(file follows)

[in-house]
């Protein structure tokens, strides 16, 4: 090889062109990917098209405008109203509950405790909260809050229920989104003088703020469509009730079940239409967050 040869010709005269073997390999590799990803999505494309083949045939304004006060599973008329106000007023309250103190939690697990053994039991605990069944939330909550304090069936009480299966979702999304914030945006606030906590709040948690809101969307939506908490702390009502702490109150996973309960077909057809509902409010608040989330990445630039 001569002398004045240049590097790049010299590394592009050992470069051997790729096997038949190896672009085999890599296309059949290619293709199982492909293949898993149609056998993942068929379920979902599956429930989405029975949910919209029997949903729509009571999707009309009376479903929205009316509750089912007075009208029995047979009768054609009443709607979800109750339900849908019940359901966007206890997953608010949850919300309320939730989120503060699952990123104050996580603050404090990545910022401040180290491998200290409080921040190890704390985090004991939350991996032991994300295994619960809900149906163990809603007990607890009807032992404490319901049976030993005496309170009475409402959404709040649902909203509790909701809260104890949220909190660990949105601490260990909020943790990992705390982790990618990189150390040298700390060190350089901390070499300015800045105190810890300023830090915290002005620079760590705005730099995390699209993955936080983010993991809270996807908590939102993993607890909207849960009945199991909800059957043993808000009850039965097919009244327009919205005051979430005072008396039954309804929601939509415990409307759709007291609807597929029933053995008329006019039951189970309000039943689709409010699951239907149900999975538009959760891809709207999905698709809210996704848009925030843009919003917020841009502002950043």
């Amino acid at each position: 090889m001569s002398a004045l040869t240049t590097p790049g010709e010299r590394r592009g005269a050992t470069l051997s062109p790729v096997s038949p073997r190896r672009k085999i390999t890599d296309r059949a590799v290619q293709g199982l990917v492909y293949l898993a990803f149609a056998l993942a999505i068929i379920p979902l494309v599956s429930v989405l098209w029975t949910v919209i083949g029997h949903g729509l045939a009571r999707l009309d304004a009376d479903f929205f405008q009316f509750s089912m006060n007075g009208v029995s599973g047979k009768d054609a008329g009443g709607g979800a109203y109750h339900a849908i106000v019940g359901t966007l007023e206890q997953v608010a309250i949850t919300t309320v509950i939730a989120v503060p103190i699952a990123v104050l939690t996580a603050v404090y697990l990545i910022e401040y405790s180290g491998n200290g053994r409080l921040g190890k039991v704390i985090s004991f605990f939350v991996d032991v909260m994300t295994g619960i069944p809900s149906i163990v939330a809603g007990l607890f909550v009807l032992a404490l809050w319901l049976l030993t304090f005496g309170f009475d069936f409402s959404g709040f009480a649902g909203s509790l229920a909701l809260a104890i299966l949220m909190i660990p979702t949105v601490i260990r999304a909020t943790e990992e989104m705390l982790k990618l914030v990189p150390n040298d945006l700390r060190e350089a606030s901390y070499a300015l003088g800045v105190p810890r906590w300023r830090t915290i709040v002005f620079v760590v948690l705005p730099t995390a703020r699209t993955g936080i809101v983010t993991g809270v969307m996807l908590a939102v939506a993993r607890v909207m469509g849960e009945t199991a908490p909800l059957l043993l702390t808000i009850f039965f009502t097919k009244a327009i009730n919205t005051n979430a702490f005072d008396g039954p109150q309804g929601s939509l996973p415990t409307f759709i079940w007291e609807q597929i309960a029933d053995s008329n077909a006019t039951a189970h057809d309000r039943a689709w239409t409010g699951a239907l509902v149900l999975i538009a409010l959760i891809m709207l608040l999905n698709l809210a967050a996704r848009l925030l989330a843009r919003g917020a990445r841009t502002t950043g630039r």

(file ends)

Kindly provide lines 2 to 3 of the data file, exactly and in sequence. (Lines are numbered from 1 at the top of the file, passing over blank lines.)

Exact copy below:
């Protein structure tokens, strides 16, 4: 090889062109990917098209405008109203509950405790909260809050229920989104003088703020469509009730079940239409967050 040869010709005269073997390999590799990803999505494309083949045939304004006060599973008329106000007023309250103190939690697990053994039991605990069944939330909550304090069936009480299966979702999304914030945006606030906590709040948690809101969307939506908490702390009502702490109150996973309960077909057809509902409010608040989330990445630039 001569002398004045240049590097790049010299590394592009050992470069051997790729096997038949190896672009085999890599296309059949290619293709199982492909293949898993149609056998993942068929379920979902599956429930989405029975949910919209029997949903729509009571999707009309009376479903929205009316509750089912007075009208029995047979009768054609009443709607979800109750339900849908019940359901966007206890997953608010949850919300309320939730989120503060699952990123104050996580603050404090990545910022401040180290491998200290409080921040190890704390985090004991939350991996032991994300295994619960809900149906163990809603007990607890009807032992404490319901049976030993005496309170009475409402959404709040649902909203509790909701809260104890949220909190660990949105601490260990909020943790990992705390982790990618990189150390040298700390060190350089901390070499300015800045105190810890300023830090915290002005620079760590705005730099995390699209993955936080983010993991809270996807908590939102993993607890909207849960009945199991909800059957043993808000009850039965097919009244327009919205005051979430005072008396039954309804929601939509415990409307759709007291609807597929029933053995008329006019039951189970309000039943689709409010699951239907149900999975538009959760891809709207999905698709809210996704848009925030843009919003917020841009502002950043």
């Amino acid at each position: 090889m001569s002398a004045l040869t240049t590097p790049g010709e010299r590394r592009g005269a050992t470069l051997s062109p790729v096997s038949p073997r190896r672009k085999i390999t890599d296309r059949a590799v290619q293709g199982l990917v492909y293949l898993a990803f149609a056998l993942a999505i068929i379920p979902l494309v599956s429930v989405l098209w029975t949910v919209i083949g029997h949903g729509l045939a009571r999707l009309d304004a009376d479903f929205f405008q009316f509750s089912m006060n007075g009208v029995s599973g047979k009768d054609a008329g009443g709607g979800a109203y109750h339900a849908i106000v019940g359901t966007l007023e206890q997953v608010a309250i949850t919300t309320v509950i939730a989120v503060p103190i699952a990123v104050l939690t996580a603050v404090y697990l990545i910022e401040y405790s180290g491998n200290g053994r409080l921040g190890k039991v704390i985090s004991f605990f939350v991996d032991v909260m994300t295994g619960i069944p809900s149906i163990v939330a809603g007990l607890f909550v009807l032992a404490l809050w319901l049976l030993t304090f005496g309170f009475d069936f409402s959404g709040f009480a649902g909203s509790l229920a909701l809260a104890i299966l949220m909190i660990p979702t949105v601490i260990r999304a909020t943790e990992e989104m705390l982790k990618l914030v990189p150390n040298d945006l700390r060190e350089a606030s901390y070499a300015l003088g800045v105190p810890r906590w300023r830090t915290i709040v002005f620079v760590v948690l705005p730099t995390a703020r699209t993955g936080i809101v983010t993991g809270v969307m996807l908590a939102v939506a993993r607890v909207m469509g849960e009945t199991a908490p909800l059957l043993l702390t808000i009850f039965f009502t097919k009244a327009i009730n919205t005051n979430a702490f005072d008396g039954p109150q309804g929601s939509l996973p415990t409307f759709i079940w007291e609807q597929i309960a029933d053995s008329n077909a006019t039951a189970h057809d309000r039943a689709w239409t409010g699951a239907l509902v149900l999975i538009a409010l959760i891809m709207l608040l999905n698709l809210a967050a996704r848009l925030l989330a843009r919003g917020a990445r841009t502002t950043g630039r």